A pool-riffle-pool sequence is a nearly ubiquitous element of stream bed morphology. The variabiltiy in bed elevation is thought to allow surface water to infiltrate through the stream bed the head of a riffle and upwell back to the stream at the tail of the riffle in a pool-riffle-pool (PRP) sequence, thus driving a surface water-ground water interaction termed hyporheic exchange. Because infiltrating surface water transports heat from daily heating and cooling; Heat tracing within the streambed sediments is a potentially useful method to characterize hyporheic exchange. For this purpose, temperature was monitored within a PRP sequence for several days at Jaramillo Creek in the Valles Caldera National Preserve. Temperature in the hyporheic zone below the pool-riffle-pool sequence reflected the diel temperature change in Jaramillo Creek but not uniformly. The observed thermal pattern exhibited deeper penetration of thermal oscillations below the head pool and shallower penetration below the tail pool. Play the video below to watch diel cycles of temperature change in sediments below a pool-riffle-pool sequence:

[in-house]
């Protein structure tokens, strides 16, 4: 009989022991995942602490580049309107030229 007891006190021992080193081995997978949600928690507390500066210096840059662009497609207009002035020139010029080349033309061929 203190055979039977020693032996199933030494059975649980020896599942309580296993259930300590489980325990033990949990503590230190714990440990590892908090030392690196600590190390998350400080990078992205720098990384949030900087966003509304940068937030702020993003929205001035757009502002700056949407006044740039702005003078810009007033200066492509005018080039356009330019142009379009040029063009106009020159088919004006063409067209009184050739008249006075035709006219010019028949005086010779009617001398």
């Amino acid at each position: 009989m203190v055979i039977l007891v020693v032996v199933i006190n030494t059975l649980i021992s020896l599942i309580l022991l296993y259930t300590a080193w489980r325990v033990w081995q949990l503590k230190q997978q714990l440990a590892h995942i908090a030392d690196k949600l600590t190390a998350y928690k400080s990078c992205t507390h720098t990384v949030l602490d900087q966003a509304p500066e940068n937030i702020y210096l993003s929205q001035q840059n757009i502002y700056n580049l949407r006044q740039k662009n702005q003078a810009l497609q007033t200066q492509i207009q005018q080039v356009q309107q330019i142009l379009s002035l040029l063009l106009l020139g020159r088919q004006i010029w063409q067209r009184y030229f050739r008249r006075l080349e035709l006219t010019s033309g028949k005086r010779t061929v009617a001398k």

To learn more about one-dimensional analytical heat transport (tracing) models that can use such temperature information to estimate the exchange of water between streams and their associated aquifers, check out the manuscript by clicking on the image at the top of this blog post.